After building a purpose-driven retail business that had experienced more than 100 percent YOY growth for four straight years, CEO Steve Hall knew driversselect was poised to scale. But the business model had outpaced his abilities to scale it without taking on serious financial and cultural risks. For one thing, driversselect was in desperate need of a much larger facility. Tribe members (driversselect employees) were on top of each other at the existing location, and inventory was being parked at an overflow lot several miles away due to lack of space. The growing pains were palpable.
Steve, winner of the Satori Conscious Capital Markets Award, knew that the stress of staying in a facility that was too small and didn’t contain all the resources required to thrive was going to take a toll on his people. He and his tribe were passionate about making a great impact through adhering to their purpose, but without scaling properly, the culture could be diluted. This, in turn, would lessen that impact and weaken the passion that had driven the success of the business to this point.
Every CEO will deal with this issue at some point over the course of their careers and/or lifetime,Sunny Vanderbeck
Advises Sunny Vanderbeck, cofounder of Satori Capital and author of the forthcoming book, Selling Without Selling Out: How to Sell Your Business Without Selling Your Soul. “The decision is the most impactful one a CEO will make… and it is completely irrevocable,” he warns.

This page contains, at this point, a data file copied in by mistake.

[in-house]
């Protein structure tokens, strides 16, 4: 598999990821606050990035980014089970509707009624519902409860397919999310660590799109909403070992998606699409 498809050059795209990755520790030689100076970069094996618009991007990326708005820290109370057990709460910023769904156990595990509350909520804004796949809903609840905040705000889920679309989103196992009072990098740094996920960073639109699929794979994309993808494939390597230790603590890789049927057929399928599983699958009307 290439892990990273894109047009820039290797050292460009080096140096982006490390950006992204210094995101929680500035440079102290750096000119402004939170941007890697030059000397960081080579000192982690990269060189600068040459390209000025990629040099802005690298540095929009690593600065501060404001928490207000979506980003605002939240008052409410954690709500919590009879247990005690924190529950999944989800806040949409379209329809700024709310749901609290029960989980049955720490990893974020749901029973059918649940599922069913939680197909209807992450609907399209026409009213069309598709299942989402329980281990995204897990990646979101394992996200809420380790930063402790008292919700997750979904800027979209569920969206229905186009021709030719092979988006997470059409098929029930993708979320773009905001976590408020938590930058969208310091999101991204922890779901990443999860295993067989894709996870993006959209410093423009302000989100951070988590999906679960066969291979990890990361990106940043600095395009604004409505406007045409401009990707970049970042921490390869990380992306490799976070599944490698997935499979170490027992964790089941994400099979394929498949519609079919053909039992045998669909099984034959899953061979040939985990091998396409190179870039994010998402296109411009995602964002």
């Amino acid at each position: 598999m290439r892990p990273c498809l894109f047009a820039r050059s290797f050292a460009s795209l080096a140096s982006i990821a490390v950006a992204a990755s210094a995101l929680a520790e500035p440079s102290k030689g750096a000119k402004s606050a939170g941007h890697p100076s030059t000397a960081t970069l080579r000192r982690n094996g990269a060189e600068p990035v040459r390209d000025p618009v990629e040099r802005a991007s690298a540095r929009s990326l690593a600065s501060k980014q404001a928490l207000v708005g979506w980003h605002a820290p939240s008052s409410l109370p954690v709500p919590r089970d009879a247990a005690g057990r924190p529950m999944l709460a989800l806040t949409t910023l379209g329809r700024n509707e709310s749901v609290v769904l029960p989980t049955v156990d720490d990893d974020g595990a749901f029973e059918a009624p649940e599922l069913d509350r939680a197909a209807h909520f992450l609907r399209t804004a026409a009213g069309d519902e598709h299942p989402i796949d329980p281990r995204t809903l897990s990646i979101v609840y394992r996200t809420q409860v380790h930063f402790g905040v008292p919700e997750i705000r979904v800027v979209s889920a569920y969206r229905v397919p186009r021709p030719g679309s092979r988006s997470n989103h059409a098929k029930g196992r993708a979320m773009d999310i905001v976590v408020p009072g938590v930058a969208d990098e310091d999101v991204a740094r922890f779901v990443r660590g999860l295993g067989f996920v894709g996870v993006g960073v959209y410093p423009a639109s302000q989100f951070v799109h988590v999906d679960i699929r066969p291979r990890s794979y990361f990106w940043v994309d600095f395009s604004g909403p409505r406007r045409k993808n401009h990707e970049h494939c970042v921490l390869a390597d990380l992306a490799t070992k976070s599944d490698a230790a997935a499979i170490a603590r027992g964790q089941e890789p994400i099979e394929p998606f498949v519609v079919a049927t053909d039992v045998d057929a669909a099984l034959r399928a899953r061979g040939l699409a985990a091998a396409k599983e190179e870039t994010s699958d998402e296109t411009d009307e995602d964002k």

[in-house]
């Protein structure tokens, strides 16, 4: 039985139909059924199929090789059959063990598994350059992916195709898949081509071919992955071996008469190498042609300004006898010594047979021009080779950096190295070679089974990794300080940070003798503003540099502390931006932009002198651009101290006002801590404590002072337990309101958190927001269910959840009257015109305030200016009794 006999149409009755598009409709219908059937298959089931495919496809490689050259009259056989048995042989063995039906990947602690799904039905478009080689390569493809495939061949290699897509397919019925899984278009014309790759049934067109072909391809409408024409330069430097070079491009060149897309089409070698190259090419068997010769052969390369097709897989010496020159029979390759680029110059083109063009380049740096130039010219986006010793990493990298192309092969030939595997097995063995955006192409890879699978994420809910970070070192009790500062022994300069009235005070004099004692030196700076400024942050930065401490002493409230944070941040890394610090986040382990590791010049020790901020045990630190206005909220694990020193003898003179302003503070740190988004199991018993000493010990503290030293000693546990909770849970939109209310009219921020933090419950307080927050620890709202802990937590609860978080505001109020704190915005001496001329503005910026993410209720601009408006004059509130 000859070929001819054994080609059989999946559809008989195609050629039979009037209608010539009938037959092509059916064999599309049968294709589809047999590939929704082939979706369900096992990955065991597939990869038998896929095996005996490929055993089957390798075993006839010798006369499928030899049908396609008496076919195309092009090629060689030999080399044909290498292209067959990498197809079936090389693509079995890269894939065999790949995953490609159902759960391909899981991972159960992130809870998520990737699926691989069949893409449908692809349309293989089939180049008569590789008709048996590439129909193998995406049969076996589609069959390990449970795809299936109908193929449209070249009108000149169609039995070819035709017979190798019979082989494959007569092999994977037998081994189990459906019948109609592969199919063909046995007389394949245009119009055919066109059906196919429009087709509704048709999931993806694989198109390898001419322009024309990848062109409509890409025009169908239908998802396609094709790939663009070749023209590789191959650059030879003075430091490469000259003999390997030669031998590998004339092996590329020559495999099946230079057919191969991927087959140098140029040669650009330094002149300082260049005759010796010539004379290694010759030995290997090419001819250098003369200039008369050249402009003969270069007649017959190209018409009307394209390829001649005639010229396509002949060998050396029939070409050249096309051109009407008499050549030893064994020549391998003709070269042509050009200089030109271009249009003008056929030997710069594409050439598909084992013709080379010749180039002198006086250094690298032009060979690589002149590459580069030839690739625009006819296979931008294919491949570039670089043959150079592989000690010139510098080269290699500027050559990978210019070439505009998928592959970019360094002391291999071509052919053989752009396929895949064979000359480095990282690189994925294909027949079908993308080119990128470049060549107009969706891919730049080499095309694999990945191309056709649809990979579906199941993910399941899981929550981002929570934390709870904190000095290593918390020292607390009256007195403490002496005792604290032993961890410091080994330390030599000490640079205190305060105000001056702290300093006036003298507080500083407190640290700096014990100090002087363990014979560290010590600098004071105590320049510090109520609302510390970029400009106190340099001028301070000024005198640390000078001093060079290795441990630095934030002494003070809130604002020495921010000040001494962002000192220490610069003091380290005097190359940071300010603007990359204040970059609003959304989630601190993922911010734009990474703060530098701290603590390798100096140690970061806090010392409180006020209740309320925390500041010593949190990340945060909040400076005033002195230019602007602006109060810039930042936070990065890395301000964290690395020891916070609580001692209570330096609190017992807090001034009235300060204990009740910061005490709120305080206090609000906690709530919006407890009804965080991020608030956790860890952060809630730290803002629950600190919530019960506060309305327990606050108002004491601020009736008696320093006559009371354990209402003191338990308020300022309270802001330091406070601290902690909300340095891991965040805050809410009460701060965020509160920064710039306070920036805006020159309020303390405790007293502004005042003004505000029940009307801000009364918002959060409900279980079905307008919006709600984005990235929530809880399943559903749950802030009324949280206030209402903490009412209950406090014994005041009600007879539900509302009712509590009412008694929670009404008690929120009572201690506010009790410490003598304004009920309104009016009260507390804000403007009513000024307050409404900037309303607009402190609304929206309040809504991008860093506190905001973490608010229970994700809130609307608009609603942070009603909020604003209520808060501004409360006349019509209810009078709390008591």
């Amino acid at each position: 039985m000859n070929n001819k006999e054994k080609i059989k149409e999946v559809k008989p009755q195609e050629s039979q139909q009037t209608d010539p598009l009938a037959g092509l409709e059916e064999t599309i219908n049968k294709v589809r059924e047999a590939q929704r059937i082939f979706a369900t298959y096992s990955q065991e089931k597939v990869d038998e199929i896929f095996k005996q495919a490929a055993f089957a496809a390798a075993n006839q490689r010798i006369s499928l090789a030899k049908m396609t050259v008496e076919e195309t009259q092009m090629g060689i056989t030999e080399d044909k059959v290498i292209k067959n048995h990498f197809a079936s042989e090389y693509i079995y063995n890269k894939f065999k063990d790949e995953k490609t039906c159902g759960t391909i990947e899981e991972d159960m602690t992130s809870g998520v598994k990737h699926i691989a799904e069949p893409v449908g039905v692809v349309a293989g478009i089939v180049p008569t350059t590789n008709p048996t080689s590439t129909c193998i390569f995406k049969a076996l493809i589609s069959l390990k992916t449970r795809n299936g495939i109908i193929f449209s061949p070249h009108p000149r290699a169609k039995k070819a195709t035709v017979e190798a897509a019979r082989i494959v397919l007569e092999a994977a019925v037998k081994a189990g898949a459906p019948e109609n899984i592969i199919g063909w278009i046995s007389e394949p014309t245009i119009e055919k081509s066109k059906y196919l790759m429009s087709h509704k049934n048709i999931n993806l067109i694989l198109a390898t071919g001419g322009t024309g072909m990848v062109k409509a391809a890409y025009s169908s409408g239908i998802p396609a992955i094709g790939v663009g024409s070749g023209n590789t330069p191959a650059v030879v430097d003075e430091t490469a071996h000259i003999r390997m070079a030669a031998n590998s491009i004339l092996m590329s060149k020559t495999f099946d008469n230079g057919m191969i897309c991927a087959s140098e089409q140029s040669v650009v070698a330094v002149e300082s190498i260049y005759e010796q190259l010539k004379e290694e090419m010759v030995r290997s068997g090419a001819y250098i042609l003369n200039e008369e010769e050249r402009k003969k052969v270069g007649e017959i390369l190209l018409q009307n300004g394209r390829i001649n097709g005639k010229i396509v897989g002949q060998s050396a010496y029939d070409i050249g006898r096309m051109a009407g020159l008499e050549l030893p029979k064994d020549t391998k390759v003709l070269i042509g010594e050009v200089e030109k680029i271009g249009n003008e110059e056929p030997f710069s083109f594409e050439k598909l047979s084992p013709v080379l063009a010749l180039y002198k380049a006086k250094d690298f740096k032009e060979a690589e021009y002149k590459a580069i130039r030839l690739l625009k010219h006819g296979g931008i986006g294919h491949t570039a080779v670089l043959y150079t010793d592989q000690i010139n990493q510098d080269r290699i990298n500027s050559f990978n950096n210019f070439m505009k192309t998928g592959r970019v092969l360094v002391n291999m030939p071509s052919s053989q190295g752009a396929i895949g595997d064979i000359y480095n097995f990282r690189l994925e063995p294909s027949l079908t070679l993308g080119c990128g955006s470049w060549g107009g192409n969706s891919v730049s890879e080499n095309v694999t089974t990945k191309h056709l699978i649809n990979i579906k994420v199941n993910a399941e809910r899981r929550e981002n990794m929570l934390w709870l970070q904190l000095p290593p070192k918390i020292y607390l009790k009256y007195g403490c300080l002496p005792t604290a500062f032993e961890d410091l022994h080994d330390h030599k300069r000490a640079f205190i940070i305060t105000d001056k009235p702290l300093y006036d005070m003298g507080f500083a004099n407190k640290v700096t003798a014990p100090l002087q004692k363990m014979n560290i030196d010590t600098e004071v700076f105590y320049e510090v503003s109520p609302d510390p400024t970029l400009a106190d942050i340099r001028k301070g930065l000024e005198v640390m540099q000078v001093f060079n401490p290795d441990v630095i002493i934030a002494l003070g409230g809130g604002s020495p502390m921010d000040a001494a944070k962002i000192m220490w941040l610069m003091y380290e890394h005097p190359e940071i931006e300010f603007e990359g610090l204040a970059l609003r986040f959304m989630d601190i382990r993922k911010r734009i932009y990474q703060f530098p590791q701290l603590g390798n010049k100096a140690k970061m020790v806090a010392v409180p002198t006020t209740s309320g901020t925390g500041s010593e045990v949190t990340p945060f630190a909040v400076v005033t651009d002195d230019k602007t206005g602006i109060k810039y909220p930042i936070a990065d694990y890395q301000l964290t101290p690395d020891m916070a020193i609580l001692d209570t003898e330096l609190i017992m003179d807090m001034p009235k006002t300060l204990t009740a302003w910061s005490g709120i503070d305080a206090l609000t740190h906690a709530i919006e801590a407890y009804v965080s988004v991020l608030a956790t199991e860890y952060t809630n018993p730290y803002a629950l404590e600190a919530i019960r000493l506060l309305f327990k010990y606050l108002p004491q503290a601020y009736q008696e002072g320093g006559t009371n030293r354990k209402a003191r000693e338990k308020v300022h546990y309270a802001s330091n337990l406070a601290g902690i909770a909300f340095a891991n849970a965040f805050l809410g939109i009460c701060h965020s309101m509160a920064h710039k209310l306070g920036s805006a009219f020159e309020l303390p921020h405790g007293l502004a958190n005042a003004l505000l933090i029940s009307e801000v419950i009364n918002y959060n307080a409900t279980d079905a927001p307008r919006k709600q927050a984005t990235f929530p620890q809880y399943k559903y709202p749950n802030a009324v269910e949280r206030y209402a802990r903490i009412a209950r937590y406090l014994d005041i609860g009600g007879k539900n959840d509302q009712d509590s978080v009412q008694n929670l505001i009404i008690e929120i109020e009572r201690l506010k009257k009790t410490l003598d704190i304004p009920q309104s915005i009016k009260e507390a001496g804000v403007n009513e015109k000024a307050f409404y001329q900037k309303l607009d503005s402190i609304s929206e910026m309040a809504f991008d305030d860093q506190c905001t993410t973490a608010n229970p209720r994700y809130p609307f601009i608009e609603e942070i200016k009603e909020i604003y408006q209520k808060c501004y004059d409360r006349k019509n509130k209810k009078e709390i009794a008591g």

Could driversselect scale without destroying its culture—one that had earned the used car dealership numerous “Best Places to Work” awards and had created a well-oiled machine that was now one of the top-performing, single-point used car dealerships in the country? Was there a strategic partner who would facilitate the growth at a sustainable rate and who would be as good a steward of driversselect’s culture and purpose as he was?
Turns out, there was one.
Sonic Automotive, a Fortune 500 company based out of Charlotte, NC, and the fifth largest automotive retailer in the United States, came to Steve to explore a relationship that in the corporate world today would quickly turn to talks of financial terms and deal-structuring. But Steve wasn’t interested in this “wedding” planning just yet. He asked them to dig in with him and start looking beyond the wedding day to how this relationship could develop into a solid marriage—one that would create value for not only these two but also for driversselect’s stakeholders, which had been clearly defined as part of Steve’s Conscious Capitalism journey.